- Rund ums Studium
Even when the suitable degree and the right study programme are found, a lot of questions concerning the organisation of your studies in Lower Saxony can remain: Which courses do I have to take? How do I put together my schedule? What is a module and how do I earn credit points?
Modules are academic units, which consist of thematically connected courses and lectures. To complete a module successfully, you will have to provide a specified proof of performance – e. g. give an oral presentation or sit an exam. This proof of performance is also called "module examination".
The study regulations ("Studienordnung") will help you to put together your schedule. It tells you which modules and courses you have to take to complete your study programme, and offers you guidance regarding the sequence in which you should tackle these courses to remain within the standard period of study.
For ease of reference, you will often find a recommended study plan ("Studienverlaufsplan"). Additionally, there are usually module catalogues (or module manuals), in which the modules of a study programme and the included study courses are described in more detail.
You will find all courses and lectures offered in one semester in the course catalogue ("Vorlesungsverzeichnis"). Usually, you will have to register for your courses through your university's registration portal. Do not hesitate to ask your International Office or a study buddy for help.
Most universities in Lower Saxony will offer introductory events and meetings for international students at the beginning of the semester, where they will also tell you how to put together your schedule, and how to sign up for classes. We highly recommend attending an introductory event!
Credits, credit points, or ECTS points will be awarded to you for the successful completion of a course or module. They represent the amount of work that is required to pass a course. Each semester, you should earn 30 credits on average, which equates to a work input of approximately 900 hours.
All in all, you will have to earn 180 to 240 credit points for a Bachelor's degree, depending on your study programme. You will receive between six and twelve credits for your Bachelor's thesis. For a Master's degree, you will need 60 to 120 credits, from which 15 to 30 will be awarded for your Master's thesis.
At the universities in Lower Saxony, you will be given grades from 1 to 5 in most study programmes. 1 represents the best, 5 the worst grade. Often, a decimal will be given as well, to represent differences in performance more accurately (e. g. 1,3 or 3,7).
A lecture is a course in which a lecturer gives an overview of a particular field of study in the form of a series of talks. Students have to follow up on what they have heard by themselves. Sometimes, there will be supplementing tutorials.
A seminar is a course held by one or more instructors, to which students contribute their own work (e. g. oral presentations). Alternatively, the term "seminar" can also mean an organisational unit at a university (comparable to "department").
Practice course which accompanies a lecture or seminar, and is often led by student tutors. Tutorials are usually held in small groups. The term can also mean an introductory course provided by students.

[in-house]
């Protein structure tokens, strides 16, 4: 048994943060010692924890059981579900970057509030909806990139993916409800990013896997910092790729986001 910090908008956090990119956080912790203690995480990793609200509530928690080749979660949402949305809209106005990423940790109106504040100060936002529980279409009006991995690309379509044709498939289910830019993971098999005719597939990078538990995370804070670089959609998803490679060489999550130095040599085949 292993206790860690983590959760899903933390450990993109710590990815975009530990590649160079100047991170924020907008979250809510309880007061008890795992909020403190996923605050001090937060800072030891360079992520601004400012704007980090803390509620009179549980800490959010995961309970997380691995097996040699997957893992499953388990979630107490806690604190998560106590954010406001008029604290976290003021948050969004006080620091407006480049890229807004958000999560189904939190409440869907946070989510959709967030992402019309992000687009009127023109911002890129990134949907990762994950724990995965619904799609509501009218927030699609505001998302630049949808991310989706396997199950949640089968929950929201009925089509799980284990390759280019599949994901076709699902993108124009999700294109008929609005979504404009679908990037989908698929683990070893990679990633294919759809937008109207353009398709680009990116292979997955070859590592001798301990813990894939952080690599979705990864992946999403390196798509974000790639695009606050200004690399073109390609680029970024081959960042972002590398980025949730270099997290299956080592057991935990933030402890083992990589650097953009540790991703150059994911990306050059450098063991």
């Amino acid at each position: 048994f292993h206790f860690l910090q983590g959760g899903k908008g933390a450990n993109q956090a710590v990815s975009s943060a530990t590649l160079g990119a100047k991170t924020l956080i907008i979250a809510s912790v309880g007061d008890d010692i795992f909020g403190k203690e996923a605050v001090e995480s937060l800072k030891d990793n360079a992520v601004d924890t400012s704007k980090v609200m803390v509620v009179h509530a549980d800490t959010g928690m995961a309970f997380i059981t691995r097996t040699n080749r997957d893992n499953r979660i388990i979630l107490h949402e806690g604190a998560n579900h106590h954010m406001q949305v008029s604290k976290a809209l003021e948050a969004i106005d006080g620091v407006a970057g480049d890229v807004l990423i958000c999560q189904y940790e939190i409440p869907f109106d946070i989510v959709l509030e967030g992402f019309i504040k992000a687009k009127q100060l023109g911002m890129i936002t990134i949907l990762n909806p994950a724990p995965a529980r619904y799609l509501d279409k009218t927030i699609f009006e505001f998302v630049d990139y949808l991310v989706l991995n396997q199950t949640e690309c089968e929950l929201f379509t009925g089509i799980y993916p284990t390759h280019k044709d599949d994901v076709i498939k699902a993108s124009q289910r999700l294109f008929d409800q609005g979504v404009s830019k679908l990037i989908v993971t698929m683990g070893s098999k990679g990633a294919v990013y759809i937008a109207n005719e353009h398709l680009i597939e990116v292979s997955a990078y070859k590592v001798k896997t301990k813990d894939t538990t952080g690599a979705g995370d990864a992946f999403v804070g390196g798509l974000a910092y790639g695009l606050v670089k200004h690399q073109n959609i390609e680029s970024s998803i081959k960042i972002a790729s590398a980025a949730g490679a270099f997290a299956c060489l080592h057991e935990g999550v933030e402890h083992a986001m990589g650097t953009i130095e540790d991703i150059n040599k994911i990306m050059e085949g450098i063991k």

Practical vocational training (internship, teaching practice) to gain first practical experience in a future field of work. The term "Praktikum" can also mean a type of university course in which students are taught how to perform experimental work (e. g. "Laborpraktikum" = practical laboratory course). If you have to do an internship before you can be admitted to a study programme, this is called a "pre-study internship" ("Vorpraktikum").
In working or study groups, students come together to study, to prepare for or follow up on lectures and other courses, or to study for exams. You can find established groups e. g. via notice boards, or you can set up your own group with fellow students.
A series of lectures on an overarching topic by different lecturers. Lecture series are often held publicly i. e. they can also be attended by non-university members.
In some study subjects, students can repeat the contents of a lecture under supervision of an instructor to prepare for their exams. This type of course is usually encountered in the field of law.
Course for the discussion of current scientific topics, usually for the preparation and supervision of final theses. Sometimes, this term also means "oral exam".
In Germany, the academic year is usually divided into two terms: the winter semester (WS) and the summer semester (SoSe). A semester (latin for "period of six months") consists of the lecture period and a lecture-free period. Some universities use a different division, e. g. into trimesters, where the academic year consists of three instead of two parts.
The lecture-free period is also called "semester break", but students usually have to sit exams, write term papers, or do internships in between terms. Many students also use the lecture-free period to work.
The type of university determines the beginning of the semesters:
Usually, at universities:
The universities of applied sciences usually start one month earlier than the universities, i. e.:
At the end of the lecture period of each semester, students have to formally express their intention to continue their studies by paying the semester contribution for the next semester. This process is called "re-registration". If you miss the re-registration period, you will be "ex-matriculated", i. e. you will no longer be a student of the university.
Please check your university's website ahead of time for the re-registration deadlines!